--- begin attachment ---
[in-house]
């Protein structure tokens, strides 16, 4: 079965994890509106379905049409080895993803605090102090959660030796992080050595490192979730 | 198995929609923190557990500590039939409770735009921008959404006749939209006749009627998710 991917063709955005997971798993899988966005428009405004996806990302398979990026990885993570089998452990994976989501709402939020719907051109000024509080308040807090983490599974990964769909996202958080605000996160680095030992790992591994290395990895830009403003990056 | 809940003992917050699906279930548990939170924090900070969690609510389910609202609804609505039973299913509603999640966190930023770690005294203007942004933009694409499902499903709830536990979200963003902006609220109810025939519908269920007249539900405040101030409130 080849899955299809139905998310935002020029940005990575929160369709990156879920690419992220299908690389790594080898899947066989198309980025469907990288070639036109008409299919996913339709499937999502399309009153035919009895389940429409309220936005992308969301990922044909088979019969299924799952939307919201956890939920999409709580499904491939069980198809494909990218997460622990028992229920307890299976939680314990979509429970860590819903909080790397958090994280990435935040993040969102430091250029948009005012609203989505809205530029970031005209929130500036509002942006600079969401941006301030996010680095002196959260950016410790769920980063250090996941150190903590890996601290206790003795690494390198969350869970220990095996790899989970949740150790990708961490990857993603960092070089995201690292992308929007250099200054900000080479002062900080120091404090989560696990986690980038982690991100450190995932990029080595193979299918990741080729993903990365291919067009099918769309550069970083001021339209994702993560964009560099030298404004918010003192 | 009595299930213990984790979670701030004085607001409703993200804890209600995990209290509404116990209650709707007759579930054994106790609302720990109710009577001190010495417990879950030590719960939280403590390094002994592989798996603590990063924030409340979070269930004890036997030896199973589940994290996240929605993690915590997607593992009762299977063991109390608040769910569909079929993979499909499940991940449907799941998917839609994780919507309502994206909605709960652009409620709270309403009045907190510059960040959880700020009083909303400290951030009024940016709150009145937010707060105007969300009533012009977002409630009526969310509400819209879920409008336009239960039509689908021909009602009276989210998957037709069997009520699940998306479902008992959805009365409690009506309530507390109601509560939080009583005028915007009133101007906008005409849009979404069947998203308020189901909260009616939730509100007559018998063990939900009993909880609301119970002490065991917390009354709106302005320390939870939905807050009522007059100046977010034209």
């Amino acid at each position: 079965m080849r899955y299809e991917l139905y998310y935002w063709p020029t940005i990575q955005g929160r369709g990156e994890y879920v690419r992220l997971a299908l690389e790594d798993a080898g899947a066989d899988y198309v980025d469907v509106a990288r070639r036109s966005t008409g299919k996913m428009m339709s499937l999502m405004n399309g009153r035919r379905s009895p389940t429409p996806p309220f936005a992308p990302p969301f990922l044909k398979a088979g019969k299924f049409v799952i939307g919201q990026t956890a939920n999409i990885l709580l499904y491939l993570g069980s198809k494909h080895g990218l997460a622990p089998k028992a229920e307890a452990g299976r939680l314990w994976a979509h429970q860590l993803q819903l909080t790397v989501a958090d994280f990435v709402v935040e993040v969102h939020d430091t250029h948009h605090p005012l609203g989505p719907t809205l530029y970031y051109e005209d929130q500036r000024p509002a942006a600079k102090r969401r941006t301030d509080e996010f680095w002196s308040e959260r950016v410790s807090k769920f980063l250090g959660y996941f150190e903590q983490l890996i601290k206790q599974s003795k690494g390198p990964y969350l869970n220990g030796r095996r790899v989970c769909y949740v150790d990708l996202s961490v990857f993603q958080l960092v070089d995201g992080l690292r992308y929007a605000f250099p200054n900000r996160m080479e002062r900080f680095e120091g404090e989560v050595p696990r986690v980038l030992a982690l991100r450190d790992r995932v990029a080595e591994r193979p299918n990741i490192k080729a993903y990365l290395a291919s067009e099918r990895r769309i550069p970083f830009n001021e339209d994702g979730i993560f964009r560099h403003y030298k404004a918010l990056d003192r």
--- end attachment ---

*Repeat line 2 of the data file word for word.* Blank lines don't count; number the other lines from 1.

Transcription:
């Protein structure tokens, strides 16, 4: 079965994890509106379905049409080895993803605090102090959660030796992080050595490192979730 | 198995929609923190557990500590039939409770735009921008959404006749939209006749009627998710 991917063709955005997971798993899988966005428009405004996806990302398979990026990885993570089998452990994976989501709402939020719907051109000024509080308040807090983490599974990964769909996202958080605000996160680095030992790992591994290395990895830009403003990056 | 809940003992917050699906279930548990939170924090900070969690609510389910609202609804609505039973299913509603999640966190930023770690005294203007942004933009694409499902499903709830536990979200963003902006609220109810025939519908269920007249539900405040101030409130 080849899955299809139905998310935002020029940005990575929160369709990156879920690419992220299908690389790594080898899947066989198309980025469907990288070639036109008409299919996913339709499937999502399309009153035919009895389940429409309220936005992308969301990922044909088979019969299924799952939307919201956890939920999409709580499904491939069980198809494909990218997460622990028992229920307890299976939680314990979509429970860590819903909080790397958090994280990435935040993040969102430091250029948009005012609203989505809205530029970031005209929130500036509002942006600079969401941006301030996010680095002196959260950016410790769920980063250090996941150190903590890996601290206790003795690494390198969350869970220990095996790899989970949740150790990708961490990857993603960092070089995201690292992308929007250099200054900000080479002062900080120091404090989560696990986690980038982690991100450190995932990029080595193979299918990741080729993903990365291919067009099918769309550069970083001021339209994702993560964009560099030298404004918010003192 | 009595299930213990984790979670701030004085607001409703993200804890209600995990209290509404116990209650709707007759579930054994106790609302720990109710009577001190010495417990879950030590719960939280403590390094002994592989798996603590990063924030409340979070269930004890036997030896199973589940994290996240929605993690915590997607593992009762299977063991109390608040769910569909079929993979499909499940991940449907799941998917839609994780919507309502994206909605709960652009409620709270309403009045907190510059960040959880700020009083909303400290951030009024940016709150009145937010707060105007969300009533012009977002409630009526969310509400819209879920409008336009239960039509689908021909009602009276989210998957037709069997009520699940998306479902008992959805009365409690009506309530507390109601509560939080009583005028915007009133101007906008005409849009979404069947998203308020189901909260009616939730509100007559018998063990939900009993909880609301119970002490065991917390009354709106302005320390939870939905807050009522007059100046977010034209």